“You’re intelligent,” he said. “You can understand us. I’m sure you could communicate clearly with us. But you haven’t reached out. Since I’ve been caught,” and he forced down memories of the explosion, of more pain, of frantic gestures he hoped were signs of surrender, “you’re the first to‌…‌talk to me.”

They’d treated Lingard and the others like text-book prisoners‌—‌bound their wrists, marched them in line across the desolate landscape, then threw them in individual cells. But they brought food and water, even first-aid kits.

Merciless on the battlefield, merciful to their prisoners. It was a dichotomy, like the way they acted in and out of their stronghold. All the fluidity of their movements‌—‌truly beautiful, Lingard felt‌—‌when at ease contrasted starkly with the regimental marching and the jerky fighting manoeuvres they performed on the field.

Lingard almost found it comical, as if they were playing at being soldiers.

Almost. But so much destruction was never funny.

“Can I ask you a question?” he said, waving his arms to mimic what he believed were the correct communication signs.

The creature’s eye-stalks stopped moving. Lingard took that as a guarded yes.

“Do you enjoy this? The fighting, the killing‌—‌do you find this fun?”


Lingard tried again, different body movements as he spoke. “Is this‌…‌a game? Why do you fight us?”

We want to‌…

The alien’s movements were hard to follow. Lingard signalled confusion, and the creature tried again, altered its communication. Something about mating, or joining? No. He’d seen this communication before, from the drone that flew over their camp. They used the sign amongst themselves often, and Lingard believed he knew its meaning. But it made no sense in context.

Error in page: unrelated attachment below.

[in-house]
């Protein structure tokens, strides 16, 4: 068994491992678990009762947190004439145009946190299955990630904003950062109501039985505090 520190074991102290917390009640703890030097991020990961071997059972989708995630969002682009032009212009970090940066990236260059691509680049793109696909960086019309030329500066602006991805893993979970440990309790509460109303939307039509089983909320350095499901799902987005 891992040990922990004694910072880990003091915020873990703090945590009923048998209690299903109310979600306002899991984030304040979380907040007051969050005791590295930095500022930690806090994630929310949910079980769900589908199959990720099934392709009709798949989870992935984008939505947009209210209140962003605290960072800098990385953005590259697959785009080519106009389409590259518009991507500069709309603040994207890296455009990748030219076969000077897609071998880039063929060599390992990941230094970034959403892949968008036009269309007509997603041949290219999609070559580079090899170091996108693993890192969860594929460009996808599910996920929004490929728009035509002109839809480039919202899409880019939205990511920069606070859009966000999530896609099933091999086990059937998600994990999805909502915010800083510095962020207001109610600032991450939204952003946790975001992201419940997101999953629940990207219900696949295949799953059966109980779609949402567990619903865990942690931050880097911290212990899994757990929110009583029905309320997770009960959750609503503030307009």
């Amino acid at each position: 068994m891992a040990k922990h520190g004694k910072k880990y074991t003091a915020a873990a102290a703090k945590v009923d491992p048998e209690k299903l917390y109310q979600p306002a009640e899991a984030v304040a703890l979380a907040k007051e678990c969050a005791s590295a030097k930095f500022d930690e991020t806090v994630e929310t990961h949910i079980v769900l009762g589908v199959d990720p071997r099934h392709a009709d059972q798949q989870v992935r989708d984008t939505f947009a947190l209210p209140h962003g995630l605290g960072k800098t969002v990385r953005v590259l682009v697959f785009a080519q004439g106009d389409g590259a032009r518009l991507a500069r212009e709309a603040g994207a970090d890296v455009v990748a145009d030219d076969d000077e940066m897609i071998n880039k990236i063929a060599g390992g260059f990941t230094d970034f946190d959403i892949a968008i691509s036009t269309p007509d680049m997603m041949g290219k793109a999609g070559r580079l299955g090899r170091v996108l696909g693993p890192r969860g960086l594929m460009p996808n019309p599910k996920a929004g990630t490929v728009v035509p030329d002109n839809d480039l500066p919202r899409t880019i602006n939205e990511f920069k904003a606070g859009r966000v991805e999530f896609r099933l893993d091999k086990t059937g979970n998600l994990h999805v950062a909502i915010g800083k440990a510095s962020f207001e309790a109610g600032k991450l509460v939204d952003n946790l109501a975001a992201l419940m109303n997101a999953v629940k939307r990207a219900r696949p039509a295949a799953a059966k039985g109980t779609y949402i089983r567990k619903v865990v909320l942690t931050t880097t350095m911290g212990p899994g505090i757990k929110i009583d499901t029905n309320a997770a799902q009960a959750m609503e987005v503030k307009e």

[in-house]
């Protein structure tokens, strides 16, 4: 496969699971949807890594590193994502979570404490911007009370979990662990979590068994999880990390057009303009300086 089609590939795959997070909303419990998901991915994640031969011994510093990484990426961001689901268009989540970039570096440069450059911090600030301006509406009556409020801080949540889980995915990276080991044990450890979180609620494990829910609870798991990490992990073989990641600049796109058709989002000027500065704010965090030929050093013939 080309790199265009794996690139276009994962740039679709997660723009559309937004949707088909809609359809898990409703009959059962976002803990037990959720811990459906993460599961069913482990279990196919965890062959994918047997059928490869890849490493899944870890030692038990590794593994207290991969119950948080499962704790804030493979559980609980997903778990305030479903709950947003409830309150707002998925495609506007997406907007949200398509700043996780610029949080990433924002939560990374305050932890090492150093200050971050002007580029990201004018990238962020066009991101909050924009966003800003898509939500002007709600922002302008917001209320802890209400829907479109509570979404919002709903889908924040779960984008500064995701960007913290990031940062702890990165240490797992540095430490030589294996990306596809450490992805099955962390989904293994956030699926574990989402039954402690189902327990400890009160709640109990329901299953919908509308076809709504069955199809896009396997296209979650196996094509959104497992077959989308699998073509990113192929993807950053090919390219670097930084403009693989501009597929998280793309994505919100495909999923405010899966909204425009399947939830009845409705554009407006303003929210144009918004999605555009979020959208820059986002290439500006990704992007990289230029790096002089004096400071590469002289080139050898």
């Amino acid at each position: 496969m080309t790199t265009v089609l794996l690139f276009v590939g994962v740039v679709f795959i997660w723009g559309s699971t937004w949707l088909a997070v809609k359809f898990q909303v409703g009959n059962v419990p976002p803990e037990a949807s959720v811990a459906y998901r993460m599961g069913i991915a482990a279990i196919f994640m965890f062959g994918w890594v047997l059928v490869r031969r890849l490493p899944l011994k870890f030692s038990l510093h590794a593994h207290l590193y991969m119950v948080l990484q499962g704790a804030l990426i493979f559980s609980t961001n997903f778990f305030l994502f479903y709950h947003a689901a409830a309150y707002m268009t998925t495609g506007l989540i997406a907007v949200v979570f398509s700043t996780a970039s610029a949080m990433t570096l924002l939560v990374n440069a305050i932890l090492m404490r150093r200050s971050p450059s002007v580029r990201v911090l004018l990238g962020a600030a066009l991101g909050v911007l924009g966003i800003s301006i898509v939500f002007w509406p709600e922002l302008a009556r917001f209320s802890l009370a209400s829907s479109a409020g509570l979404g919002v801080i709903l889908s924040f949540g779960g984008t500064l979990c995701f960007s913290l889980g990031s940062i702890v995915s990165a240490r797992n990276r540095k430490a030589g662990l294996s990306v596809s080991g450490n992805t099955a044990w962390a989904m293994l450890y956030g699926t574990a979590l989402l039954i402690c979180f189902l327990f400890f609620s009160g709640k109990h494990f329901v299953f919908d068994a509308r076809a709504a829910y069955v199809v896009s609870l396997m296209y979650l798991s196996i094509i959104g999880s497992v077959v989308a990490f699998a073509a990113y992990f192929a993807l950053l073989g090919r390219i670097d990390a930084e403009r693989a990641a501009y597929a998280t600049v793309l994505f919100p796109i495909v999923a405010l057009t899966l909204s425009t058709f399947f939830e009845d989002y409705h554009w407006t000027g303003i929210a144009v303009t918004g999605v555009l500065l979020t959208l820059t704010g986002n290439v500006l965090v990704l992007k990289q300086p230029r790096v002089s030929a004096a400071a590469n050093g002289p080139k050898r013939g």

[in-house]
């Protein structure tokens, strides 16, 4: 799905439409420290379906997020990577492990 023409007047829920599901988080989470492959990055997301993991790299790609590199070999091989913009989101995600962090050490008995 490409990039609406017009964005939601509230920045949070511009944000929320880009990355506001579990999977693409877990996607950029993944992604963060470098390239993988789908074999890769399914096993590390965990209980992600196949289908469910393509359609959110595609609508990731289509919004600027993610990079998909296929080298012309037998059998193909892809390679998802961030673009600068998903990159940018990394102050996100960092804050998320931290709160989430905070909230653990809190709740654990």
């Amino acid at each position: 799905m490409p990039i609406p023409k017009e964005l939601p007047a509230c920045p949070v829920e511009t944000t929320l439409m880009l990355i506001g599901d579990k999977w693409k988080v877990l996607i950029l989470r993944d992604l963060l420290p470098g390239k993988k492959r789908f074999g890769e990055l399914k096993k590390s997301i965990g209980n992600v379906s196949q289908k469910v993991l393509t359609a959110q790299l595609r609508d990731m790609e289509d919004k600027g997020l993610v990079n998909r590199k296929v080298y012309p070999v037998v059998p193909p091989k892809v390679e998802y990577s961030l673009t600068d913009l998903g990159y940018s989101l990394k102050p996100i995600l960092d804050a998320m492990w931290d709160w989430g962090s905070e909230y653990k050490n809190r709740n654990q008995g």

“You want to be friends?”

The fore-limbs slapped together in agreement.

“Then‌…‌why kill us?”

You do the same.

“No. We defend ourselves only. And hardly any of you have‌…‌fallen.”

And that, too, saw confusing. Not how infrequently an alien was killed, but how the other aliens reacted. They showed no concern, but simply carried on with their regimented attacks. It was almost as if‌…‌as if the death was a part of the plan, like a strategic sacrifice or something.

“Why kill us?” Lingard repeated.

You do the same to each other.

Lingard recalled Syria, other tours in hot zones, friends wounded and killed, enemy neutralised.

We try to understand. We study. We watch how you join together.

Lingard thought of how he studied the aliens to understand them, to learn their communication. But he’d studied military tactics too, learnt from battles stretching back over the centuries, inevitable conflicts when two cultures collided.

Lingard understood, and felt sick. He made the signs for regret and sorrow, copying what he’d seen.

We copy, so that we may join too.

The alien made the communication for friend again, and raised its club.

Buy me a coffeeBuy me a coffee